Abir Roy and Geetanjali Sharma of Lakshmikumaran & Sridharan review the merger control regime in India

1. Regulatory framework

1.1 What is the applicable legislation and who enforces it?

The Competition Act, 2002 (Act), Competition Commission of India (CCI) (procedure in regard to the transaction of business relating to combinations) Regulation, 2011 (2011 Regulations). The legislation is enforced by the CCI.

1.2 What types of mergers and joint ventures (JVs) are caught?

All combinations subject to certain exemptions under the Act and the 2011 regulations are notifiable. A minority acquisition, carried out solely as an investment or in the ordinary course of business, of less than 25% is exempt provided that the investment does not lead to the acquisition of control of the target enterprise. The CCI has pointed out that strategic investment, even if the investment is less than 25%, will not exempt the transaction if it is not done in the ordinary course of business. Further, minority investment would not be exempt if it led to the acquisition of control. The decisional practice of the CCI on control shows that their threshold for control is very low, compared to other Indian regulators.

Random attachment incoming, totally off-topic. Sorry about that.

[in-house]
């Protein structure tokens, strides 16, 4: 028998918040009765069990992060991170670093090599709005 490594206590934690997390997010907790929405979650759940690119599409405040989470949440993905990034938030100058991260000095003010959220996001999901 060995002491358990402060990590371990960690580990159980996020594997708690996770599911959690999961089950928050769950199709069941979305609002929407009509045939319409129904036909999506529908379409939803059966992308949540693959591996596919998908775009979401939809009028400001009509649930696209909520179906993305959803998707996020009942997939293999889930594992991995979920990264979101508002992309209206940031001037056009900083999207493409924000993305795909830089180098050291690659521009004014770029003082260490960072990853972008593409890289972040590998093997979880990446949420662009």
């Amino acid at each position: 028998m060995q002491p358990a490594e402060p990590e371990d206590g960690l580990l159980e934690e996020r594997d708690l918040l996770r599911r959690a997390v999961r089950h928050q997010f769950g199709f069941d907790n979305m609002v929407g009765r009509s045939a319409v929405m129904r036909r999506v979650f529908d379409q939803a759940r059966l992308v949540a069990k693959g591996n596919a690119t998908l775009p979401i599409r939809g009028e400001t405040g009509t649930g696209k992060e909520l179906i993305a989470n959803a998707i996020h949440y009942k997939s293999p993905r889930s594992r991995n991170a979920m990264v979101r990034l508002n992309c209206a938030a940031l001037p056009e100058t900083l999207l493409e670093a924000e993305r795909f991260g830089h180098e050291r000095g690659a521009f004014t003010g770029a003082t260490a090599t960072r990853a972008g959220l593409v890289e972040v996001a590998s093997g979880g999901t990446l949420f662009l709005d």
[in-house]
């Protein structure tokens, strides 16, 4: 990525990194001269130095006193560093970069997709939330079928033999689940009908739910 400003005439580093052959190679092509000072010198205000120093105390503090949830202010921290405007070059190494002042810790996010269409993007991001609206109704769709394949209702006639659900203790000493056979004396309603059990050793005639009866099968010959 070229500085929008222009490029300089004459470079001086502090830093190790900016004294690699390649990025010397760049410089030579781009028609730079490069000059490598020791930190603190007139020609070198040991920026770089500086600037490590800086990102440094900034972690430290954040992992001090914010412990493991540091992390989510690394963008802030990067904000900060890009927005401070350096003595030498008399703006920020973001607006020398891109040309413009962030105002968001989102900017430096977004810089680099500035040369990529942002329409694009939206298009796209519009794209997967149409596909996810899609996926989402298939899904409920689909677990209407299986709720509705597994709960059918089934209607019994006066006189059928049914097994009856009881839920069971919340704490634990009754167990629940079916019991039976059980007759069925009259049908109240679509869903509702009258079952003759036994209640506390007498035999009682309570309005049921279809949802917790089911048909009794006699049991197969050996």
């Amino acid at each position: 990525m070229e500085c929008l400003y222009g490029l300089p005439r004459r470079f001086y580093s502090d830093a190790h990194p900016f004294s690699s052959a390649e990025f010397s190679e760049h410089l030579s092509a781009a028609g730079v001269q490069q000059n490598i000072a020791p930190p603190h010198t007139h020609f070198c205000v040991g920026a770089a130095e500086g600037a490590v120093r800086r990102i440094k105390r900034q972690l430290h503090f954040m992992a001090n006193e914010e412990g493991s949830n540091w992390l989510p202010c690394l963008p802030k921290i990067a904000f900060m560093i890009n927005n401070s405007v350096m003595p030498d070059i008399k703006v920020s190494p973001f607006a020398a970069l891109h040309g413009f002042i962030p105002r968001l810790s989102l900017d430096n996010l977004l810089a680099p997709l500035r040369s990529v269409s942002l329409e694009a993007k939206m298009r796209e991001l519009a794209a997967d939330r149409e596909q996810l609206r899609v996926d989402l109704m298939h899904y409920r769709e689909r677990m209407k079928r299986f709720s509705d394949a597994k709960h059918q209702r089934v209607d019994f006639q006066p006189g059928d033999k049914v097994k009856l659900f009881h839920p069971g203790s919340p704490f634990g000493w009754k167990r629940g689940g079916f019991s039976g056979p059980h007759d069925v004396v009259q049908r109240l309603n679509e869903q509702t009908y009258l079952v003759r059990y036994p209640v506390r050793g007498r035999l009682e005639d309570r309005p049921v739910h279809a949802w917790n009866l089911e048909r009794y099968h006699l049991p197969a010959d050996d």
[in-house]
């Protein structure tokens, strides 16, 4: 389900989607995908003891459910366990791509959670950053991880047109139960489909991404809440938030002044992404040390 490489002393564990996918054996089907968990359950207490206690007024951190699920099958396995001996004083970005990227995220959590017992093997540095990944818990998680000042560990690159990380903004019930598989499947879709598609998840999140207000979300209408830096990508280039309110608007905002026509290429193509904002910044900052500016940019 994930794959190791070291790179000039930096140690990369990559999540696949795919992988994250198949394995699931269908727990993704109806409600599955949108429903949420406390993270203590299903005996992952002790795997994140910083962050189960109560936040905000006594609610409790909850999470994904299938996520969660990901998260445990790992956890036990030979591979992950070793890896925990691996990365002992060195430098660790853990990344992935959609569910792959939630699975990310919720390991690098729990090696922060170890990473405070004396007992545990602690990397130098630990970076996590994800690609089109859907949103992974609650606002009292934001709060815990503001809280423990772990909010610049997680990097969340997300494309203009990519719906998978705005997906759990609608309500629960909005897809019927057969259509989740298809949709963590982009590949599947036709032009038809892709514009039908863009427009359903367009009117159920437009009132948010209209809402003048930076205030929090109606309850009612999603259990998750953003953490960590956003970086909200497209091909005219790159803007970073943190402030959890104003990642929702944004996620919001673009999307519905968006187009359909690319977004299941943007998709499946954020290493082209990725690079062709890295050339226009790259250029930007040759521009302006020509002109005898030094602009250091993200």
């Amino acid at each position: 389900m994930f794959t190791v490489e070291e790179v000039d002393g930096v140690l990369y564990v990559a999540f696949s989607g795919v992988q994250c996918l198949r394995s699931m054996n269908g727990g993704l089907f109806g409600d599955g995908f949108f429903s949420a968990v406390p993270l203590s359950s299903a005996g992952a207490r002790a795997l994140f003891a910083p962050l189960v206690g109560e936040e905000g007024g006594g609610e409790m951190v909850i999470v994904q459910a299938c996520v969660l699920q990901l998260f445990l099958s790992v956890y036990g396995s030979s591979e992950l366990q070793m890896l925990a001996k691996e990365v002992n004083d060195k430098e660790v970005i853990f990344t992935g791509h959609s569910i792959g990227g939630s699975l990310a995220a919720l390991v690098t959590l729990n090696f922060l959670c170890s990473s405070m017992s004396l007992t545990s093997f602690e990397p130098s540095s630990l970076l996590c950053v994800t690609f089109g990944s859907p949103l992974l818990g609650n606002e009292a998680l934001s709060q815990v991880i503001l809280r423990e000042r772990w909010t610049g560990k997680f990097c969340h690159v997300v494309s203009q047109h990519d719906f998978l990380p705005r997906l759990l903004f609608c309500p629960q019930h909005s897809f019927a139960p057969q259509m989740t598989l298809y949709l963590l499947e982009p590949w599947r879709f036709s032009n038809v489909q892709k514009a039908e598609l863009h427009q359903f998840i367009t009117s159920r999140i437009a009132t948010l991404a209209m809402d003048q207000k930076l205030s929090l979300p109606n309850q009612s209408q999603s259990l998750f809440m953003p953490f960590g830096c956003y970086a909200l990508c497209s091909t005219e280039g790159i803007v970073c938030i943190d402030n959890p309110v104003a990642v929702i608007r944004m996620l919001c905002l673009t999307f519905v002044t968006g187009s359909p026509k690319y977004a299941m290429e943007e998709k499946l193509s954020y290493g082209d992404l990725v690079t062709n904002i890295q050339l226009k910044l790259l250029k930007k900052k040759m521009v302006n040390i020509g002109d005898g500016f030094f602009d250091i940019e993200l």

As regards JVs, purely greenfield JVs are non-notifiable because of a de minimisexemption issued by the Government of India (GOI). However, the CCI, through regulation 5(9) of the Combination Regulations, has clarified that in cases where assets/business units or divisions of an enterprise are transferred to an enterprise and, subsequently, the transferee enterprise enters into an acquisition/combination with a third enterprise, the entire value of the assets and turnover of the transferor enterprise (as opposed to only the assets and turnover of the divisions being transferred to the transferee enterprise), will be combined with the assets and turnover of the transferee enterprise for the purpose of calculating the threshold limits provided under section 5 of the Act. The CCI has used this amendment to expand their ambit to greenfield joint ventures, when there is a transfer of assets by the JV partners (Combination Case No C-2014/09/206).